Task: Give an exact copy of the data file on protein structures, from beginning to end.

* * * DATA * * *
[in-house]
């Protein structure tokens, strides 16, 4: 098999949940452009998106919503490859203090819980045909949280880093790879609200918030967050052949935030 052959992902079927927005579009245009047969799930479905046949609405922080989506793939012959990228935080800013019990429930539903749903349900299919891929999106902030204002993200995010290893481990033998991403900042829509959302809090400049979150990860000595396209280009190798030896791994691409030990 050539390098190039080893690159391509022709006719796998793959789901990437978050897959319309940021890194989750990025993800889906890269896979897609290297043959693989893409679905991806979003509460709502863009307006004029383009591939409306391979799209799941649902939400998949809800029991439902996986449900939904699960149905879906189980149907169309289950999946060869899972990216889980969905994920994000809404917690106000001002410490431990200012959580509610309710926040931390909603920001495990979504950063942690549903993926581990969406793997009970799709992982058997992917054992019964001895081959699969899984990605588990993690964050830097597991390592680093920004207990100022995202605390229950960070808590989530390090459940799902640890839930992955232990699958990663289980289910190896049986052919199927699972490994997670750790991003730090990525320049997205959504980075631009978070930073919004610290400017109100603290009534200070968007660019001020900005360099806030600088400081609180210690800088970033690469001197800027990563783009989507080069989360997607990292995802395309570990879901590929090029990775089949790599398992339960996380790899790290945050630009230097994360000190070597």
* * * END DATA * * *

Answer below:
[in-house]
């Protein structure tokens, strides 16, 4: 098999949940452009998106919503490859203090819980045909949280880093790879609200918030967050052949935030 052959992902079927927005579009245009047969799930479905046949609405922080989506793939012959990228935080800013019990429930539903749903349900299919891929999106902030204002993200995010290893481990033998991403900042829509959302809090400049979150990860000595396209280009190798030896791994691409030990 050539390098190039080893690159391509022709006719796998793959789901990437978050897959319309940021890194989750990025993800889906890269896979897609290297043959693989893409679905991806979003509460709502863009307006004029383009591939409306391979799209799941649902939400998949809800029991439902996986449900939904699960149905879906189980149907169309289950999946060869899972990216889980969905994920994000809404917690106000001002410490431990200012959580509610309710926040931390909603920001495990979504950063942690549903993926581990969406793997009970799709992982058997992917054992019964001895081959699969899984990605588990993690964050830097597991390592680093920004207990100022995202605390229950960070808590989530390090459940799902640890839930992955232990699958990663289980289910190896049986052919199927699972490994997670750790991003730090990525320049997205959504980075631009978070930073919004610290400017109100603290009534200070968007660019001020900005360099806030600088400081609180210690800088970033690469001197800027990563783009989507080069989360997607990292995802395309570990879901590929090029990775089949790599398992339960996380790899790290945050630009230097994360000190070597």